Penny Dreadful: This World Is Our Hell Review

Every dog has its day in the nighttime world of Penny Dreadful.

Penny Dreadful season 3 episode 5.

This Penny Dreadful review contains spoilers.

Once again, Penny Dreadful follows an episode that featured its lead character Vanessa Ives (Eva Green) in an intimate duet performance, with one that features the rest of the cast, without its guiding star. But, unlike last year’s offering, I miss Vanessa tonght. “This World Is Our Hell” is not a bad offering, Penny Dreadful maintains its level of excellence in performance, story and cinematography, but it is not a season high.

Last week’s episode all took place in one padded room. “The World Is Our Hell” is shot completely in the great outdoors. Except for one interior scene in a cave it is a vast palette and even that scene is a painted masterwork. Tonight’s episode takes place firmly in the American gothic of the old west and it works as a gunslinging love story as much as it fits as a supernatural thriller. Sir Malcolm (Timothy Dalton) and Kaetenay (Wes Studi) are riding high in the saddle to stop Larry Talbot, who we grew to know as the wild wolf of the west Ethan Chandler, from stepping in a deep pile of horse chunks. His lovely traveling companion is a demon that will steal his very soul.

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As demons go, Hecate (Sarah Greene) isn’t a bad deal. She’s already proved herself utilitarian, isn’t afraid of a fight and knows her way around horses like a steeplechase pro. A quick glance through the how-to book “Selling your soul in a Buyer’s Market” ranks this one of the contracts of the ages.

You see, Lupus Dei is a hot property. Chosen as a holy protector, he made his bones by gnawing on the bones of others. Some folks inherit star spangled eyes, and Talbot let himself get enlisted for an undeclared to war. Tasked with clearing the frontier of the original red menace, he betrays his own family out of disgust. Some folks are born made to wave the flag, but Ethan, or Larry, would prefer to plant it in the head of a Senator’s son. You can’t really blame him, his own father, Jared Talbot (Brian Cox), may believe in his holy mission but he looks like Wolfman Jack.

The Talbot tug of war is enough to break the ethical code of the stalwart Inspector Rusk. Douglas Hodge is wonderfully interior and his Scotland Yard detective, and former military tracker, could be an ancestor to the character he plays on The Night Manager. But it is a very sharp contrast to his turn as the Aventine’s mob boss on HBO’s Rome, even though he had his own, very strict if oddly shaped, moral code. Rusk meets his match in Larry Talbot. Honor be damned, he’s going to put that dog down.

I will gleefully say that Timothy Dalton’s reading of the line “you never know where I’ll turn up” cracks me up. It isn’t the humor that he puts into it, which is obviously there, but the understated charm. It strikes a perfect balance to the standoff over Hecate that leaves the last of the 39 free Apaches Kaetenay out to dry. I think we lost the wise old Apache too soon, though. I still need closure on his Ethan anecdotes. Like, how did this guy become a wolfman?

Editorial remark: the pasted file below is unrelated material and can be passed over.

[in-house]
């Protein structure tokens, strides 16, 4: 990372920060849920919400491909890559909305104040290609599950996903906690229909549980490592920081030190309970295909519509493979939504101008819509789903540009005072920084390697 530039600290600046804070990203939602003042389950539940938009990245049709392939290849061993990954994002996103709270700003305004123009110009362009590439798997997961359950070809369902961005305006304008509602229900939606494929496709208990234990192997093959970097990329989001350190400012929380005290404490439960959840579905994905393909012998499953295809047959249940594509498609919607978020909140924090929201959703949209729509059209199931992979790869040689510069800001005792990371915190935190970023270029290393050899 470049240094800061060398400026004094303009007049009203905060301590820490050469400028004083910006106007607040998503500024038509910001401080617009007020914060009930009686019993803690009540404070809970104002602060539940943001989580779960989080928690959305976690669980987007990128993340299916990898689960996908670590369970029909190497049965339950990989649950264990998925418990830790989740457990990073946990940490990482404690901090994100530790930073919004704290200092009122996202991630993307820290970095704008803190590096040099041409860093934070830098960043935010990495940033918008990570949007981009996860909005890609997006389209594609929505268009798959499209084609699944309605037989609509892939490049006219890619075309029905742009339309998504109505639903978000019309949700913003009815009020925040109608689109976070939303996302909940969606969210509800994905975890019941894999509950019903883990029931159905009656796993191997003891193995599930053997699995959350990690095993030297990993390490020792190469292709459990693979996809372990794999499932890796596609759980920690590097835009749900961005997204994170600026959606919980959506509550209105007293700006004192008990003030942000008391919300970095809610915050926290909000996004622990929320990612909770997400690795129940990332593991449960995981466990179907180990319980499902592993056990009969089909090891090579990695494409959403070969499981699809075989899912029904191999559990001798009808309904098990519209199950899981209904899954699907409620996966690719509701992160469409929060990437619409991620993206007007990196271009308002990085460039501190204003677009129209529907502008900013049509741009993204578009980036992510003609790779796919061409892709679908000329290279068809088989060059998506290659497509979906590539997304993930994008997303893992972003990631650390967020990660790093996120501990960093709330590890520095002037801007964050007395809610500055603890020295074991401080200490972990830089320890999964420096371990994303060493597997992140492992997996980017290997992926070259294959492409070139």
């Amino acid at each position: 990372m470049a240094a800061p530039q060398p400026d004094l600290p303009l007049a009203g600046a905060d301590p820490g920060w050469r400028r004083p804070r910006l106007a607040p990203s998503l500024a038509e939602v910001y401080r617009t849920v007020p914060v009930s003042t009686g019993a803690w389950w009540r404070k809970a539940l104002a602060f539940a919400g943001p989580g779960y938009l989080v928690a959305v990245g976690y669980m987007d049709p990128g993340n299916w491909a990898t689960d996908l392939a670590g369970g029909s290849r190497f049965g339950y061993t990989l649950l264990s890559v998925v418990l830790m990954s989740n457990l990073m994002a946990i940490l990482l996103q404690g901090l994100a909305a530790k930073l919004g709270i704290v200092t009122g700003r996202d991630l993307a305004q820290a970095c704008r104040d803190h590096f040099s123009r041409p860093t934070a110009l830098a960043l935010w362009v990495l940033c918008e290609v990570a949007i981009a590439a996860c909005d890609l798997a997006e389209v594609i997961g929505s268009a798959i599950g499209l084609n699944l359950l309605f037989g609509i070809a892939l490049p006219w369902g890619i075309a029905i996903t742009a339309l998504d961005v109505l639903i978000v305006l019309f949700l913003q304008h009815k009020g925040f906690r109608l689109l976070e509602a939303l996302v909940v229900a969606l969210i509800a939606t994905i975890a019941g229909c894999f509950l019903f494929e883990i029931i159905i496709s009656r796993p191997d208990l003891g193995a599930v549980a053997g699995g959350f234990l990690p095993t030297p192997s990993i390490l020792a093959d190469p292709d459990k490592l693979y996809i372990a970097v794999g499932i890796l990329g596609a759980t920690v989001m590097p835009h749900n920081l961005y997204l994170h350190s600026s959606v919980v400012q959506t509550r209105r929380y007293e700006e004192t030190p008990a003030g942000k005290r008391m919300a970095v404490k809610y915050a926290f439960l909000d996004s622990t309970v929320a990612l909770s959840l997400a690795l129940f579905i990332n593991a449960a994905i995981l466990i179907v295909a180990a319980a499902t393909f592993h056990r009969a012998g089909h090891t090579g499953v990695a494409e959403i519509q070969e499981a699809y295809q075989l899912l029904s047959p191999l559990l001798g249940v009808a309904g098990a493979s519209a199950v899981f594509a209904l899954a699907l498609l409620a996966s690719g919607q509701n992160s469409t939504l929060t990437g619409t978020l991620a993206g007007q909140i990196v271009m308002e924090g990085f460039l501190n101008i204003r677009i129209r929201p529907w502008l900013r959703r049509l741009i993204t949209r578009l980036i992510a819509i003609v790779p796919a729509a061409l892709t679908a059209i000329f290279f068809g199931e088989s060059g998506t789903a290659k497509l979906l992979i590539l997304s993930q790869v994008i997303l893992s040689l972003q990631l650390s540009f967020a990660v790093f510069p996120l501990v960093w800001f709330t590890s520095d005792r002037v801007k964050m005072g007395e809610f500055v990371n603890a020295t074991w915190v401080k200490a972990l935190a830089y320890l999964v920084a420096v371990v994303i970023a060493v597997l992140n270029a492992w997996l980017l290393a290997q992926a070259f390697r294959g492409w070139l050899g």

Wracked with guilt and expecting god for forgiveness, Hecate advises the young rebel to embrace his sins. This makes perfectly logical sense. People who embrace their sins have no further need of the impediment of conscience. Ask any sociopath. But Hecate offers a more firm embrace and peppers her foreplay with an almost orgasmic promise of the violence to come.

Hecate’s family experience wasn’t any less dysfunctional. Ravaged, or possibly raped, at age five by the devil himself, her trauma unleashed dark and powerful gifts like summoning the creatures of the night just beneath the sand. Bedded among the spooky dolls which are reminiscent of her mother’s inescapable magical pull, I get the feeling she will be saved rather than slaughtered. This reviewer doesn’t want to see her die, though that might be preferable to salvation. But Penny Dreadful doesn’t slaughter all the innocent lambs.

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Bedlam reigns at the institution that bears its name. But two scientists specializing in supernatural medicine are trying to bring some order to the chaos. They do this by shooting an electrified impure compound and drilling it into the most chaotic inmate’s eyes. That would have been the look-away moment of the night if the cameras didn’t pull away at the last second. Though, that only makes it worse. I love that.

Dr. Frankenstein (Harry Treadaway)  is a real prick. He was ill-equipped to deal with his creations and dumped them with a casual disregard that flies well past the confines of reckless abandonment as he dulls his pain with the self-prescribed goodies of his own shooting gallery. He chides and verbally abuses his partner Dr. Jekyll (Shazad Latif), and then expects his colleague to laugh along.  Victor even washes Lily’s dress like a Doctor Frankenstein, pulling it out of the wash on a string of levers like a monster in a lab.

Dr. Jekyll is a mensch compared with Victor. He is truly disturbed by what’s inside him and is looking for find a way to curb his anger rather than use it to destroy. Yeah, good luck with that Dr. Jekyll. Mad scientists are created to destroy.

This was a pivotal and eventful episode with more than its fair share of action, but I look forward to the return of Vanessa and Dr. Frankenstein’s soulful creature.

“This World Is Our Hell” was directed by Paco Cabezas and written by Andrew Hinderaker.


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4 out of 5